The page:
(WASHINGTON) — An office at the Department of Homeland Security that helps detect biological and chemical weapons could shutter if Congress doesn’t fund it by December — an increasingly likely possibility as Republicans on Capitol Hill struggle to select a speaker.

The Countering Weapons of Mass Destruction Office at the Department of Homeland Security, which is the one-stop shop for the department’s detection and research of biological weapons, will close if not funded by December because of language put into the initial development of the office in 2018.

Some of the capabilities of the office include supporting large events like the Macy’s Thanksgiving Day Parade with radiological detection devices and supporting state and local governments with nuclear detection devices.

“This is a highly charged environment, and the threat environment is complex and it is complicated,” Mary Ellen Callahan, the assistant secretary for countering weapons of mass destruction, told reporters at DHS headquarters on Thursday. “The CWMD office was created to have the subject matter expertise to be able to address a multitude of chemical, biological, radiological and nuclear threats and to go and help support those who are the first responders, who are really the canaries in the coal mine, so to speak, and to help support the homeland.”

The office she oversees is the only one that looks at “state, local, tribal, territorial aspect of response to nuclear threats,” she said.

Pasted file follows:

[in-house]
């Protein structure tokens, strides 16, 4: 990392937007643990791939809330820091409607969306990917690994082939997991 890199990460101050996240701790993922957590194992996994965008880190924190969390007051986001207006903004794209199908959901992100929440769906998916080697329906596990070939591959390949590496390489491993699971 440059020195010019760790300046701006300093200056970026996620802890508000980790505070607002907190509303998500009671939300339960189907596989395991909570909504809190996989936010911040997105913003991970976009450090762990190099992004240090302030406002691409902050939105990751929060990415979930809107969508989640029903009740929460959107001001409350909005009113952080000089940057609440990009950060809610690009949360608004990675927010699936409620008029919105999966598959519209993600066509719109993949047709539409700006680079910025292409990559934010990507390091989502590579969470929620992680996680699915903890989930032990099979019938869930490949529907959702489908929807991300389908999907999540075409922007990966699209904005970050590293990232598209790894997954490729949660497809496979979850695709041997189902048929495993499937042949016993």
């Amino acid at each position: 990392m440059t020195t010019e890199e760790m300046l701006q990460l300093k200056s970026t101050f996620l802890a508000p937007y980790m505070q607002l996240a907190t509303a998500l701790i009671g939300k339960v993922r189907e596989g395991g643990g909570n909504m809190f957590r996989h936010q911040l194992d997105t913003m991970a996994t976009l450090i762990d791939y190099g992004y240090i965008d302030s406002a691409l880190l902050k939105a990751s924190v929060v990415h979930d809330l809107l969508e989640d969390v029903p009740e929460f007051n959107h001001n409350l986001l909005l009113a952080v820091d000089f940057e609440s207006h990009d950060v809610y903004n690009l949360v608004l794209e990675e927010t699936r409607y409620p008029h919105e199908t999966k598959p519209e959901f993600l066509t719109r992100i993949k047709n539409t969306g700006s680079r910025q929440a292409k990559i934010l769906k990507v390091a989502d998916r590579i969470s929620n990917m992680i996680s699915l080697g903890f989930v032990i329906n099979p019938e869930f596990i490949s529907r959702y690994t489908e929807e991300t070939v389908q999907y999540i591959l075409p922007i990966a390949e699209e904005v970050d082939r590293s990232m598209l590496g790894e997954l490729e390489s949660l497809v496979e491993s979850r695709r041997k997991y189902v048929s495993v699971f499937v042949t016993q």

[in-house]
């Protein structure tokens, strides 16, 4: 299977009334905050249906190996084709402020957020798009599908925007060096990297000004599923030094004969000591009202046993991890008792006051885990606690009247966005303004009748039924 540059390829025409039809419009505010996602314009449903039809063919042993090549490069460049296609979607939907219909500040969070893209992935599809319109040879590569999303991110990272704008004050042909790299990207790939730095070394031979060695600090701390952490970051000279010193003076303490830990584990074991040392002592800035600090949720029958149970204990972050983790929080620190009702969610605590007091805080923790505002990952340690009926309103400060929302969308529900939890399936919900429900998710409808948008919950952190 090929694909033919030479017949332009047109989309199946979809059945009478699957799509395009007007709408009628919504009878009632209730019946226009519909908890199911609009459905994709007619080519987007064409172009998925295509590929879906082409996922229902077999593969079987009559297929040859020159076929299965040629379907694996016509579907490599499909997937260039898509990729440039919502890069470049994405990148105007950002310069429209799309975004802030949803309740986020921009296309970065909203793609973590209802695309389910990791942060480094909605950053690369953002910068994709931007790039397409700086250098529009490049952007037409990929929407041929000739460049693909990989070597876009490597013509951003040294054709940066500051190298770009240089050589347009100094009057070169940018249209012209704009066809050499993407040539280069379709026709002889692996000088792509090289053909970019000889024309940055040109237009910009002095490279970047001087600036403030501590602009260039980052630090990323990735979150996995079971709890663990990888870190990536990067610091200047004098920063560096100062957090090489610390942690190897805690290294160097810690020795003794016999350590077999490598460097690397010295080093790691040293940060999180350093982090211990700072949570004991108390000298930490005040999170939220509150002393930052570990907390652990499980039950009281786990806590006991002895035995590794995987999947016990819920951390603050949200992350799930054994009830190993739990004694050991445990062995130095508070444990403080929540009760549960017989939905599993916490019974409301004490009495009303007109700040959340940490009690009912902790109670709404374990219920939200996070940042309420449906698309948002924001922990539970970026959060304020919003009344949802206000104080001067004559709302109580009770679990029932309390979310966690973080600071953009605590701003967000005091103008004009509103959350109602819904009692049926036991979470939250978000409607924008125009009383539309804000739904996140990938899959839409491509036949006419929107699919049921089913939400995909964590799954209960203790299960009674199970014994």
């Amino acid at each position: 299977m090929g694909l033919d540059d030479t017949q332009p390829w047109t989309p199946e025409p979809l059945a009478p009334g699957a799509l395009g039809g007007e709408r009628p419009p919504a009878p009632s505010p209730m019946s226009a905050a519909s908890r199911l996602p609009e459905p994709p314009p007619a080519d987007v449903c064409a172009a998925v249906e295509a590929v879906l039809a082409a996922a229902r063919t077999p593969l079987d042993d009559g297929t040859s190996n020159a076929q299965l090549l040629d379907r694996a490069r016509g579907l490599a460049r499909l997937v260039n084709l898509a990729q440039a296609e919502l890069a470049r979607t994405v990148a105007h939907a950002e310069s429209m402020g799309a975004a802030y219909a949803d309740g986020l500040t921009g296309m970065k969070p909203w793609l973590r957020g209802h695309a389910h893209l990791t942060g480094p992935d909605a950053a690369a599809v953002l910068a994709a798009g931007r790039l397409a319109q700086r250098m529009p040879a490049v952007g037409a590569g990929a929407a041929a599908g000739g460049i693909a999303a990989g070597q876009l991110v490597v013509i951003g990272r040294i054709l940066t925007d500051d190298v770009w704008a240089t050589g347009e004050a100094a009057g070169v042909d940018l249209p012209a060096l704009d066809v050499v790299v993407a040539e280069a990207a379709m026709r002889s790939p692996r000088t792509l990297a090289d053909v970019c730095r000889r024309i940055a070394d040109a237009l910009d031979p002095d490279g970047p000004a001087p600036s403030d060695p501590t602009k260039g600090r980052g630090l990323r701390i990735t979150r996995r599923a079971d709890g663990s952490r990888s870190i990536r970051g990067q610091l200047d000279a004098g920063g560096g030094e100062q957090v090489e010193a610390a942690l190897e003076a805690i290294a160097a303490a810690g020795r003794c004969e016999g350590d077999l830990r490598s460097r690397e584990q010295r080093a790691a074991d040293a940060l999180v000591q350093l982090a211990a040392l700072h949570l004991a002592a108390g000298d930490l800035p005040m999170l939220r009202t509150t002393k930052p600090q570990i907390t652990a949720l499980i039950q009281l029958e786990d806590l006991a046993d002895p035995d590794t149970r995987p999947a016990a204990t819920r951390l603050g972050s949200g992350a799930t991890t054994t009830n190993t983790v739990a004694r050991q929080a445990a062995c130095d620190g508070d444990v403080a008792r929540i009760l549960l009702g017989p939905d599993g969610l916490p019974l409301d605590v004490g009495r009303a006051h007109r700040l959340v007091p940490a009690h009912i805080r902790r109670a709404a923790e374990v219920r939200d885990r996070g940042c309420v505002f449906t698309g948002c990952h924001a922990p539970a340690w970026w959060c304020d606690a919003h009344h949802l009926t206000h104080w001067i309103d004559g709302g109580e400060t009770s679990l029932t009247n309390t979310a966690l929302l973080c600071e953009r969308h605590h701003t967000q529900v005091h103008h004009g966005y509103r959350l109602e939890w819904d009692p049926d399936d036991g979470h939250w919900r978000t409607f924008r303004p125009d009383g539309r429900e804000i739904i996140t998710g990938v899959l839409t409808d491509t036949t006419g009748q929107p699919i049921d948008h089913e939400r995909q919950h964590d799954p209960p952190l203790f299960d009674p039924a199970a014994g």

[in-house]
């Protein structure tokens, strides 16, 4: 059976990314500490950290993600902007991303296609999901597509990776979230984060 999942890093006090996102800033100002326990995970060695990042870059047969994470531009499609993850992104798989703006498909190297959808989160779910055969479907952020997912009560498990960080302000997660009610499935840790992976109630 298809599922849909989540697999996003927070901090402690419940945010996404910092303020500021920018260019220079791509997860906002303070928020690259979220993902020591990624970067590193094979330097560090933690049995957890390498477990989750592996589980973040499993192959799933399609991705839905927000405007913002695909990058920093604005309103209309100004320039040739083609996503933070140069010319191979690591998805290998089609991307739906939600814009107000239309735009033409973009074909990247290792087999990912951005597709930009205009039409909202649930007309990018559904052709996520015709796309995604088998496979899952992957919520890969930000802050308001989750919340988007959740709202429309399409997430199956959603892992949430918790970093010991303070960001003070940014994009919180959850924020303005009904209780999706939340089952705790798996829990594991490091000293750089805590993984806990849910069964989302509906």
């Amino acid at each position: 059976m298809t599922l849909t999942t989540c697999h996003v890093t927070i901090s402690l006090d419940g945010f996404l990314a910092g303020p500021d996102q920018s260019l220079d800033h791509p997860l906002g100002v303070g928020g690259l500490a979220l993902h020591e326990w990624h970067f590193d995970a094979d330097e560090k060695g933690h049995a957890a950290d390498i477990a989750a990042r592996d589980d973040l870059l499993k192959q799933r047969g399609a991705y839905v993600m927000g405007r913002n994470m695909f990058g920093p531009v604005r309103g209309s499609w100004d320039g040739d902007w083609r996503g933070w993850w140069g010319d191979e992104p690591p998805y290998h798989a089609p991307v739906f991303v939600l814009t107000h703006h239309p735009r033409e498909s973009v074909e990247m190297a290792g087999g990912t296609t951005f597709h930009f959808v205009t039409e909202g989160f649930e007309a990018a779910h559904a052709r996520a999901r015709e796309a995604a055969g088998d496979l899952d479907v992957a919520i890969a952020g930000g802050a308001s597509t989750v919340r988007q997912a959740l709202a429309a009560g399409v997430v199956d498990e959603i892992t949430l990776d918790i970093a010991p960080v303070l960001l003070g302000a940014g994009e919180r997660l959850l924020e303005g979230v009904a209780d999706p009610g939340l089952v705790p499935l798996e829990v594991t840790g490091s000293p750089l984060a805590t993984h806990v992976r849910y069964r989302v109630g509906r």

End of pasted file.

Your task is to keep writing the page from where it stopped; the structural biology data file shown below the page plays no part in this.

For example, the programs that partner with 14 major cities to detect and prepare a response for nuclear events would go away, Callahan said.

Officials within the office said budgetary constraints could cause a strain for those cities.

“They would have to recreate [the CWMD office] and spend resources that they don’t presently have,” one DHS official said.

Callahan told reporters that lawmakers are on board with legislation for the office to continue it is just about how to get it done in time before the office is terminated.

“It’s a complicated congressional environment,” she said.

Much House business — including appropriating funds to government agencies — has come to a grinding halt following the ouster of former Speaker Kevin McCarthy. After House Republicans twice rejected Rep. Jim Jordan for speaker, it appears there will be a third floor vote, although the timing is not yet clear.

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